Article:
As long as that deviance aligns with our own deviant desires (or the ones we would publically admit). So when former Velvet Underground drummer, Mo Tucker, randomly appeared shilling for the Tea Party a few years back, well that was just wrong. That is unacceptable deviant behavior (the deviance of pasty normality). However, because of the time factor, I can still listen to the couch album and marvel at the genius of her paradigm-rocking simplicity. I can easily allow myself to believe that she evolved her conservative “ideology” long after she left the Velvets. But would I buy a new Mo Tucker solo album today? Hell no. Unless I heard from a musician friend that it was really amazing, which I can safely say ahead of time it will not be, because Republicans do not make good art, they make mediocre propaganda.
But this touches on one of the more inexcusable deviations, at least when it comes to independent artists – that of non-authenticity. If you are an indie rock musician, or an independent artist or writer, it’s assumed that your overall values align with the left, humanistic, untrusting-of-dominant-culture end of things. It’s assumed that you’re in it for the “right” reasons – dedication to creativity, overcoming the alienation of the human condition, an across the board, egalitarian celebration of existence. If it turns out that you are in fact a money-grubbing, hegemonic corporatist, and/or intolerant religious fundamentalist, your audience is going to reject you. Rightly so, Michelle Shocked. You might think, or even say, as she did, (paraphrasing here) “Who ever elected me as a spokesperson for such and such a cause or subculture?” We did. Your fans. We supported you because we thought – based on your apparent belief system expressed and embodied by your work and your independent aesthetic – that you shared our world view and that you conveyed it elegantly. And you, the artist, accepted that position when you accepted our money and adoration without full disclosure of your secret shittiness.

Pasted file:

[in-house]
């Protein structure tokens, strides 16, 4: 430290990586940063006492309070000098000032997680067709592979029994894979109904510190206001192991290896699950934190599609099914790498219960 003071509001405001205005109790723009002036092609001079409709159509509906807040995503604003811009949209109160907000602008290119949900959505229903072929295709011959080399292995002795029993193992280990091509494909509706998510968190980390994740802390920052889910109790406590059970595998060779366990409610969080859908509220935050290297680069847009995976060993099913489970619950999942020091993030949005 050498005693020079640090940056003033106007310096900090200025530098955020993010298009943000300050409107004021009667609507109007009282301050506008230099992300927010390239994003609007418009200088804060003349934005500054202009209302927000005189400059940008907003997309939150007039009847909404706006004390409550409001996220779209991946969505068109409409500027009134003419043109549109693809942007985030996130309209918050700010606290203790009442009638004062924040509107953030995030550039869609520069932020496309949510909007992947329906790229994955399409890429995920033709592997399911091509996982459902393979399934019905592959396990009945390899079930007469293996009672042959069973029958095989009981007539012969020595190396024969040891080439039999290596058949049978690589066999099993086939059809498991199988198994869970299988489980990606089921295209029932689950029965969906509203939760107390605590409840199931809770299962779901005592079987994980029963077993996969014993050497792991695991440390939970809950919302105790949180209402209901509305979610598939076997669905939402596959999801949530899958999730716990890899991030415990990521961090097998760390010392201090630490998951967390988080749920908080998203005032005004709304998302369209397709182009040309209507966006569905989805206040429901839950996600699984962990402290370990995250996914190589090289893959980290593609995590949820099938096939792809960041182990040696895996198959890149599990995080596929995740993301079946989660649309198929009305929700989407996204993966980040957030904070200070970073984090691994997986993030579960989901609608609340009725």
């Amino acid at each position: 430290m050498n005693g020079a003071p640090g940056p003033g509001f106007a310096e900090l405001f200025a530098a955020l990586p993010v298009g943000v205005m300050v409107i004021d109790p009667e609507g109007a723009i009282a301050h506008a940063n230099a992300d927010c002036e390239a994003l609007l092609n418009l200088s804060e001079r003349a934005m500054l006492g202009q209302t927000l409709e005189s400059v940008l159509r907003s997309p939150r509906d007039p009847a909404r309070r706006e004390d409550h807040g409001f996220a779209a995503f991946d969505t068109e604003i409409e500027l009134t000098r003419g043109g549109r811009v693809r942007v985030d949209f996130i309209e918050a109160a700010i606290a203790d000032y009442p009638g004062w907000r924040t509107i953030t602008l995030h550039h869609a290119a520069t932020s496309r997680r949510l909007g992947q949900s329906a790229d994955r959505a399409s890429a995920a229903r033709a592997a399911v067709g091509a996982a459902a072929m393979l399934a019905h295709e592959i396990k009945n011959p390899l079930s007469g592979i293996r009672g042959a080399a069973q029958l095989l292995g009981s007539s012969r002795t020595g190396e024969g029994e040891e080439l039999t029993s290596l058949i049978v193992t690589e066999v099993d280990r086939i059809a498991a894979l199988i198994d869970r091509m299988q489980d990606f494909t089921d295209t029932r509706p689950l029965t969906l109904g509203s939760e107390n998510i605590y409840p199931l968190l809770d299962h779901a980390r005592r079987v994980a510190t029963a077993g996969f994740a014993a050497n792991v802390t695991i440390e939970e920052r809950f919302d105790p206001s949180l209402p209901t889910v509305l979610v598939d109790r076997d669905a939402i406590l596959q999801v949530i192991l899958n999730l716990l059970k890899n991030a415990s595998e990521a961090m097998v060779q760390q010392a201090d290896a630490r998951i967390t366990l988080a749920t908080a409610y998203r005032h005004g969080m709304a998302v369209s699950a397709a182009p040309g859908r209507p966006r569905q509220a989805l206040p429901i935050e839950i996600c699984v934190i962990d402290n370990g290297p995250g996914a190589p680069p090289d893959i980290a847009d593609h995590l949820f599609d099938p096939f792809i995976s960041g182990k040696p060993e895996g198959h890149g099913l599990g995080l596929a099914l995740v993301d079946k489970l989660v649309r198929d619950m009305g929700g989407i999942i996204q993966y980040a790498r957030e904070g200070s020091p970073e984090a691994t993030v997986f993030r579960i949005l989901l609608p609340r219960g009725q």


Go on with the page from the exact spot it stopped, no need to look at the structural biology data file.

Now whether we, as the audience, are completely wrong in doing this is a separate issue, but it doesn’t lessen the blow any more when that artist turns out to not authentically be who we have come to expect them to be.